Saturday, August 22, 2015

Ghosts, Part 2

So you came back? Want to hear more, do ya? Look, you seem like a nice person. This isn't a story for a nice person. Maybe you shouldn't learn any more 'bout it. It's up to you. I'm giving you the choice.

I'm not saying you're afraid, mind you. After all, stories like these are as common as dirt in the Ozarks. Always some ghosts wandering here and there and raising unholy hell. But this story is different. I'll tell you the difference in a bit.

Now, where were we? Oh, yes, I remember. Now before you can understand the story, you need to know the people. The Watts family. Let's start with Jacob. Folks thought of him as a nice man when they thought of him. Nothing remarkable. He had pale blue eyes, a straight back, and a body hard from work. His father Ezrah was a drunk who fell into a pond and drown one night, but not before he gave Jacob the hard side of his hand too many times. Jacob's mother Laura died from the flu when Jacob was five, so Jacob fended for himself from then until his father finally died when he was 15. The next year he met Mattie.

Mattie was the sixth girl in a family of eleven who could only feed five well if that. Despite how poor her family was, Mattie always had a ready smile, and her green eyes and long black hair outshone her hand-me-down clothes. She helped her mother as best she could and knew how to milk the cows and shuck the corn and snap the peas. She had to leave school in the eighth grade to help the family, and every time she entered her family's overcrowded house, she had to fight down desperation.

Mattie and Jacob met at the old Arbor Creek Holiness church during a hellfire and brimstone revival when they were only 16 and 15 respectively. They married the next year, Jacob in a gray suit borrowed from his brother Sam, and Mattie in a wedding dress her cousin Ailene gave her. Their clothes didn't quite fit, but Jacob beamed and Mattie had tiny white flowers in her hair, and they were a right good lookin' couple. Everyone remarked on that.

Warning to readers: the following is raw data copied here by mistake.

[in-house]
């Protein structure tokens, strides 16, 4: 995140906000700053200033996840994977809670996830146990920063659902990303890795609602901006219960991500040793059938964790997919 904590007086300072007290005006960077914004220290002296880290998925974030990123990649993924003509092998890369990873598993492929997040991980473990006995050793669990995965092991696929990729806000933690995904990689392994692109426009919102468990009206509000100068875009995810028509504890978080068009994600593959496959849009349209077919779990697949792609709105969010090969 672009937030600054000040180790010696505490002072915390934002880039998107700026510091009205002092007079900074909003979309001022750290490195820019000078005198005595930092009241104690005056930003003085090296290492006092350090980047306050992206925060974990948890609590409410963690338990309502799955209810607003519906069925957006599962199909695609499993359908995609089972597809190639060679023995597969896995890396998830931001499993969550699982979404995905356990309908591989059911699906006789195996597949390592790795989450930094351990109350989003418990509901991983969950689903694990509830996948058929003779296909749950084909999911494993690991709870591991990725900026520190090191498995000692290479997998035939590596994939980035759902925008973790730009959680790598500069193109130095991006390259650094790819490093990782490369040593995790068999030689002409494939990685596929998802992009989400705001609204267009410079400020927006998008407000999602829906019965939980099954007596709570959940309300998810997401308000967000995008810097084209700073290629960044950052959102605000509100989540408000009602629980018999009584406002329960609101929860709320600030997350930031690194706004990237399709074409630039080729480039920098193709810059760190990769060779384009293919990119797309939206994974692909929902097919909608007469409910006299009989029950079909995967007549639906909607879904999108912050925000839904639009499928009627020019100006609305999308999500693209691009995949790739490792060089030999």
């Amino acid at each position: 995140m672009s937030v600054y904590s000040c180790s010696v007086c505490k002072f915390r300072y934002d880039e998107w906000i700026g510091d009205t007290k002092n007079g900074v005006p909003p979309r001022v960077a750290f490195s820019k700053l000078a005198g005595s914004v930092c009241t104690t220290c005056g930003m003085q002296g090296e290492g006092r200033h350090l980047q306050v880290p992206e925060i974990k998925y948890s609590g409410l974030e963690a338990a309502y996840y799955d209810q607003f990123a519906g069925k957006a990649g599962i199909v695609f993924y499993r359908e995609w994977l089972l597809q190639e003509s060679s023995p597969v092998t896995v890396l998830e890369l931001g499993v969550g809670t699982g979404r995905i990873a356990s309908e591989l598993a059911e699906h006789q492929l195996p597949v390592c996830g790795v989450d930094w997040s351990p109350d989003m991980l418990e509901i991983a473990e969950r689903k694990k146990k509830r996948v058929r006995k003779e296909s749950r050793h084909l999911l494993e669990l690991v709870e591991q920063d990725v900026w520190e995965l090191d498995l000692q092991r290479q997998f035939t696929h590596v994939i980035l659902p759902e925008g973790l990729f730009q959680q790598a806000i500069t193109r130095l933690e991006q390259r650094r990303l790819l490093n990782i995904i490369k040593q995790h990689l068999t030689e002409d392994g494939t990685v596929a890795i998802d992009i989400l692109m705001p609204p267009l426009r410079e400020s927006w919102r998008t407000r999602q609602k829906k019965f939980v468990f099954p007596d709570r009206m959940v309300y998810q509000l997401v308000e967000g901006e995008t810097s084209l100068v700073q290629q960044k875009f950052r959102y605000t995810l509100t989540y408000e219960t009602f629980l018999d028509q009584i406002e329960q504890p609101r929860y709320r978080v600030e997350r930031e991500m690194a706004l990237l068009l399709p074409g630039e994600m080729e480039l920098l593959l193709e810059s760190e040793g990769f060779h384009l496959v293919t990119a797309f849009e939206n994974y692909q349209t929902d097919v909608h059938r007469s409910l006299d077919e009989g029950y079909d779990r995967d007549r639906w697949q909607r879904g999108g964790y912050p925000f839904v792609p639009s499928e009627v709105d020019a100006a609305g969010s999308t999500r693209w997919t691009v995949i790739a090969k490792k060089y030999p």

They moved into Jacob's house up there on the hill. They fixed it up real pretty. Jacob and Mattie were young and worked hard and pinched every penny until it squealed. Maybe things would have gone differently for them if the babies hadn't started coming so fast, but they did. First, Bettie, then Nate, and finally little Davey, one right after the other. On Davey, something tore inside Mattie, and she nearly died. She spent five months in the Baptist Hospital and recovered, but she could never have any more children. And the medical bills ate them alive.

Jacob ran a few cattle on his place, raised a handful of chickens, and planted just about anything that would grow on his thirteen acres. He sold what the family didn't eat, and it had been enough until those bills started arriving. Mattie and him talked a long time about it, but finally he took a night job over at Sumark City working in a chicken plant. He'd work all night, come home, and do chores until he couldn't, then collapse.

Mattie took to sending the kids outside to play for hours so Jacob could sleep. She told them to stay in the yard and near the house, but summer heat drove them into the woods behind their house.

On a hot day in July when the sun blazed mercilessly and no wind stirred the browning grass, the children would go farther into those dark deep woods, and beside a trickle of water in a rocky creek, they found the Curious Box.

Copyright 2015 by Stephen B. Bagley. All rights reserved.

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